Circulation March 21, 2017 Issue

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Dr. Lam: Welcome to Circulation on the Run, your weekly podcast summary and backstage pass to The Journal and its editors. I'm Dr. Carolyn Lam, associate editor from the National Heart Center and Duke National University of Singapore. In this week's issue, we are discussing if public placement of defibrillators in the community can be improved. First, here's your summary of this week's Journal.

Stroke incidents, prevalence, and risk factors have been changing over the past 50 years so do we need a more contemporaneous revised Framingham Stroke Risk profile to reflect these trends? Well the first paper in our issue looks at this and this is from first author Dr. Dufouil, corresponding author Dr. Seshadri and colleagues from the Boston University School of Medicine.

Let's first recall that the Framingham Stroke Risk profile was originally described in 1991 and integrates the effect of age, sex, and baseline measurements of various vascular risk factors such as systolic blood pressure, use of anti-hypertensive medications, left ventricular hypertrophy on ECG, prevalent cardiovascular disease, current smoking status, atrial fibrillation and diabetes all to describe the 10-year probability of incident stroke.

In the current paper, the authors updated the Framingham Stroke Risk profile using the means of risk factors that reflect current prevalence, the estimate of incident stroke to reflect current rates, and the hazards ratio that reflect current associations. They used the same risk factors identified in the original stroke risk profile with the exception of left ventricular hypertrophy. The authors compared the accuracy of the standard old risk profile with the revised new risk profile in predicting the risk of [alt 00:01:58] and ischemic stroke and validated the new risk profile in two external cohorts, the three cities and regards or reasons for geographic and ethnic differences in stroke studies.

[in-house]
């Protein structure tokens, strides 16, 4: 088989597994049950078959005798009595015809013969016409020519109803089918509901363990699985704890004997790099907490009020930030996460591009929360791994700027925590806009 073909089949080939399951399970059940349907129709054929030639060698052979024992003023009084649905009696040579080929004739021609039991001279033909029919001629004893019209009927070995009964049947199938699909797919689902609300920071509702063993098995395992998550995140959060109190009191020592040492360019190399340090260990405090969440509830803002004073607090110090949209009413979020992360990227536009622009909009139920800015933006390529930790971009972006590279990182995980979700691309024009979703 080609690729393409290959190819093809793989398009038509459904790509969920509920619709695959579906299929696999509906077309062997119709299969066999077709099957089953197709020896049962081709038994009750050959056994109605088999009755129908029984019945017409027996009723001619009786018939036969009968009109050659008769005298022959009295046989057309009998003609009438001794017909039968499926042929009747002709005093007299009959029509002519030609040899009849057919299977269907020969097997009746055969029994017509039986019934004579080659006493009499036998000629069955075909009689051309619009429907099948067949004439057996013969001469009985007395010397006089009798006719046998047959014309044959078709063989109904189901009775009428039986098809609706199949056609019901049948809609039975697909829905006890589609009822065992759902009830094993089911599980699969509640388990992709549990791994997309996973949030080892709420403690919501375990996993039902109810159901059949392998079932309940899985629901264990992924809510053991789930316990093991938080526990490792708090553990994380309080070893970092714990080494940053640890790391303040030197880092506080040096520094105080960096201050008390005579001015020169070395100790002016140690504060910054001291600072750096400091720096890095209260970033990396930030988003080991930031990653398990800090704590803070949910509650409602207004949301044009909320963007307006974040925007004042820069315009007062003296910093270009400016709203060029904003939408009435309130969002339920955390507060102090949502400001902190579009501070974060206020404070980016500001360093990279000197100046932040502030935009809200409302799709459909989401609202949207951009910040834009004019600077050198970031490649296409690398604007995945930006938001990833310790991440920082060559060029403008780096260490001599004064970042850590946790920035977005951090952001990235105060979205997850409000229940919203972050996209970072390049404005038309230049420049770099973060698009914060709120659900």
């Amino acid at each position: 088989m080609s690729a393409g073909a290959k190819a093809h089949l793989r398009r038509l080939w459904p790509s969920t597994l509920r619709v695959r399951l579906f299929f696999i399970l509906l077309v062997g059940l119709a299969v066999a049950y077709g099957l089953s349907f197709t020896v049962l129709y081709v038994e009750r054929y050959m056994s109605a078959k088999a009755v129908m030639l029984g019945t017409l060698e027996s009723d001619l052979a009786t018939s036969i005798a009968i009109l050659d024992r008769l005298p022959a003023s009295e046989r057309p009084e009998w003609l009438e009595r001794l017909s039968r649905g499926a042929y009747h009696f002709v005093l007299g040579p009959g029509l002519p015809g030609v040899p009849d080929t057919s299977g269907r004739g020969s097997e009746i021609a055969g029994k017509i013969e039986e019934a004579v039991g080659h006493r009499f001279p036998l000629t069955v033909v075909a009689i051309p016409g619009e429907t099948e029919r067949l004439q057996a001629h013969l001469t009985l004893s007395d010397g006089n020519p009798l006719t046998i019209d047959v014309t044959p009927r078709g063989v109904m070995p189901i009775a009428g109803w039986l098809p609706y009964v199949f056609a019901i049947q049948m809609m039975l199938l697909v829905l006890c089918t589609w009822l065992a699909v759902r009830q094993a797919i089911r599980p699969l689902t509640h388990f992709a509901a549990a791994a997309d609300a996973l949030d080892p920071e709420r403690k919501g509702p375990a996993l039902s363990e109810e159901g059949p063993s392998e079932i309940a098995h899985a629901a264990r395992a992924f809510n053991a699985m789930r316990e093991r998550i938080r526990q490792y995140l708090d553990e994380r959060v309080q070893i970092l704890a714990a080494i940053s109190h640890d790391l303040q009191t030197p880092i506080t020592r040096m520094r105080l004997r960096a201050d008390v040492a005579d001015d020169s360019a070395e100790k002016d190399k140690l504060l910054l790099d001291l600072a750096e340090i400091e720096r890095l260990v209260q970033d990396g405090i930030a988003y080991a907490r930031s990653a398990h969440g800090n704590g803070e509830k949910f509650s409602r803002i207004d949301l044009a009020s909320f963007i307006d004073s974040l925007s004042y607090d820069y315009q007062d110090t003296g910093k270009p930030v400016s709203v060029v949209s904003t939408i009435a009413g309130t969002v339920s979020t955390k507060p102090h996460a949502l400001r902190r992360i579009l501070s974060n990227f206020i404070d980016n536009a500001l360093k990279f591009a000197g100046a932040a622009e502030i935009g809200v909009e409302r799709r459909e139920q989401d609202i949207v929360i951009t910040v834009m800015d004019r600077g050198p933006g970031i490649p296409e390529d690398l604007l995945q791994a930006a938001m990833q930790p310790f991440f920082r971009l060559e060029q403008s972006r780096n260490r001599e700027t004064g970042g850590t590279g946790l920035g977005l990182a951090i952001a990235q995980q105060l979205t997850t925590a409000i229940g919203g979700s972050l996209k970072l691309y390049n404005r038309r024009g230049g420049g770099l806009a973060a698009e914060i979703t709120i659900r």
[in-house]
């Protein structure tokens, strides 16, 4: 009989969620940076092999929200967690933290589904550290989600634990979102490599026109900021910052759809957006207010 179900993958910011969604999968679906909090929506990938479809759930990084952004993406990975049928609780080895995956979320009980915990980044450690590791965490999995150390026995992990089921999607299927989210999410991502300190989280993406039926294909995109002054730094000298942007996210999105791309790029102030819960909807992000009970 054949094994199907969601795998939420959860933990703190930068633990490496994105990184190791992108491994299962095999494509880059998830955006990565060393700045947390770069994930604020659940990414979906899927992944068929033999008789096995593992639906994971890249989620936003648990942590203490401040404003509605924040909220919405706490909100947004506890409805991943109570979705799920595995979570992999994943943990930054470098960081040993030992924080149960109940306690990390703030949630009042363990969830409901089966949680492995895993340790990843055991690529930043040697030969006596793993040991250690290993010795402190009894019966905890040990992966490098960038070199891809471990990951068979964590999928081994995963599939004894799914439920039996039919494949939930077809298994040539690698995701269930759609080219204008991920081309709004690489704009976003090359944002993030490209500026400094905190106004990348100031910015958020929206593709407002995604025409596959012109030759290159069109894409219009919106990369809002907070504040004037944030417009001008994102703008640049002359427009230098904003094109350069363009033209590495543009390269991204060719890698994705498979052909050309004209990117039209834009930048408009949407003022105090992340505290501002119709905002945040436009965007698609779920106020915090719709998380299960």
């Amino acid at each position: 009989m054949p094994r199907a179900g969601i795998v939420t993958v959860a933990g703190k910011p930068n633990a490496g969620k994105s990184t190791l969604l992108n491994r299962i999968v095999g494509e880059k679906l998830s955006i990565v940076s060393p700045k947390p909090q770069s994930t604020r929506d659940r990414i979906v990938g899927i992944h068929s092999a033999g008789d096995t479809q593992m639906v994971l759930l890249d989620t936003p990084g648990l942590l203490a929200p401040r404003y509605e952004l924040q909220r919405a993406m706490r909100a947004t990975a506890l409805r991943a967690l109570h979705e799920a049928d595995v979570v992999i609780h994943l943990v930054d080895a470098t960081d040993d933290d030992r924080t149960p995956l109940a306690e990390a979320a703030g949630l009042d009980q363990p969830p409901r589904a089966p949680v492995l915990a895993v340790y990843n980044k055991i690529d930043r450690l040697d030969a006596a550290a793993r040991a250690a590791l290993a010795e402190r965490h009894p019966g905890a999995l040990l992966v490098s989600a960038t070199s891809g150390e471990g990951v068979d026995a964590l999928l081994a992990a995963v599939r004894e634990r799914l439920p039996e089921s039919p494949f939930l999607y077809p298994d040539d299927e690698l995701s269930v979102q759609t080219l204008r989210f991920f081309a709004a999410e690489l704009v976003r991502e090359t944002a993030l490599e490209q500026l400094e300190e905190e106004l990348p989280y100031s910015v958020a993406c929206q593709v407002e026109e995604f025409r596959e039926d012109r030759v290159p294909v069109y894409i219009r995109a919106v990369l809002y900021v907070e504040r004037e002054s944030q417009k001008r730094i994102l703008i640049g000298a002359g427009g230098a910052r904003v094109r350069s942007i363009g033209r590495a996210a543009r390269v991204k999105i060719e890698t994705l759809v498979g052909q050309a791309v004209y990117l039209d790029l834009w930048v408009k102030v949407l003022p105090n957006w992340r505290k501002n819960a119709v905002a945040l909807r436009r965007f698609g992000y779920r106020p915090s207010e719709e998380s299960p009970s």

They found that the new stroke risk profile was a better predictor of current stroke risks in all three samples than the original old Framingham Stroke Risk profile. The new stroke risk profile was also a better predictor among whites compared to blacks in the regard study. The authors therefore concluded that a more contemporaneous revised Framingham Stroke Risk profile could serve as the basis for examining geographic and racial differences in stroke risk and the incremental diagnostic utility of novel stroke risk factors.

The next study provides preclinical proof of principle that an apelin receptor agonist may be of therapeutic use in pulmonary arterial hypertension. And the agonist in this case is Elabela/Toddler or ELA, first identified as an essential peptide in the development of the heart in Zebrafish, and subsequently proposed as a second endogenous ligand at the G-protien coupled apelin receptor, which works at this receptor despite a lack of sequence similarity to the established ligand, apelin.

In this study from first author Dr. Yang, corresponding author Dr. Davenport and colleagues from University of Cambridge in the United Kingdom, ELA competed for binding of apelin in human hearts with overlap of the two peptides indicated by encyclical modeling. ELA activated G-protein and β-arrestin dependent pathways and as expression was detectable in human vascular endothelium and plasma. Comparable to apelin, ELA increased cardiac contractility, ejection fraction, cardiac output, and elicited vasodilatation in rats in vivo.